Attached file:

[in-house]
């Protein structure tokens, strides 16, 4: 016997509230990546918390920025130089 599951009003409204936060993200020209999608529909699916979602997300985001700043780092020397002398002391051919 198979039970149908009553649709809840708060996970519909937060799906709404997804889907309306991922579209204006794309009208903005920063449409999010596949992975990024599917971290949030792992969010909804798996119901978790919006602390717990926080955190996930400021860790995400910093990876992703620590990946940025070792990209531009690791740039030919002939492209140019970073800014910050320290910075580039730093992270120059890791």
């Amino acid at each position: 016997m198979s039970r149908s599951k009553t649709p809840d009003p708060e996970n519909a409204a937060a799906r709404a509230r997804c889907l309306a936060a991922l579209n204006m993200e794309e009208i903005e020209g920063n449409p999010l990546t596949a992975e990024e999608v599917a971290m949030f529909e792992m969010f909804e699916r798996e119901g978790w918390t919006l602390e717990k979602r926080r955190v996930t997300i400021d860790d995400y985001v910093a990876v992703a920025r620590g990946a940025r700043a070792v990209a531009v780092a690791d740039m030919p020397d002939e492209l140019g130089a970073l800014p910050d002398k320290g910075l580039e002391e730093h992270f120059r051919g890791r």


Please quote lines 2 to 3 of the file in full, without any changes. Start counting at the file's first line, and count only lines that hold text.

């Protein structure tokens, strides 16, 4: 016997509230990546918390920025130089 599951009003409204936060993200020209999608529909699916979602997300985001700043780092020397002398002391051919 198979039970149908009553649709809840708060996970519909937060799906709404997804889907309306991922579209204006794309009208903005920063449409999010596949992975990024599917971290949030792992969010909804798996119901978790919006602390717990926080955190996930400021860790995400910093990876992703620590990946940025070792990209531009690791740039030919002939492209140019970073800014910050320290910075580039730093992270120059890791």
């Amino acid at each position: 016997m198979s039970r149908s599951k009553t649709p809840d009003p708060e996970n519909a409204a937060a799906r709404a509230r997804c889907l309306a936060a991922l579209n204006m993200e794309e009208i903005e020209g920063n449409p999010l990546t596949a992975e990024e999608v599917a971290m949030f529909e792992m969010f909804e699916r798996e119901g978790w918390t919006l602390e717990k979602r926080r955190v996930t997300i400021d860790d995400y985001v910093a990876v992703a920025r620590g990946a940025r700043a070792v990209a531009v780092a690791d740039m030919p020397d002939e492209l140019g130089a970073l800014p910050d002398k320290g910075l580039e002391e730093h992270f120059r051919g890791r």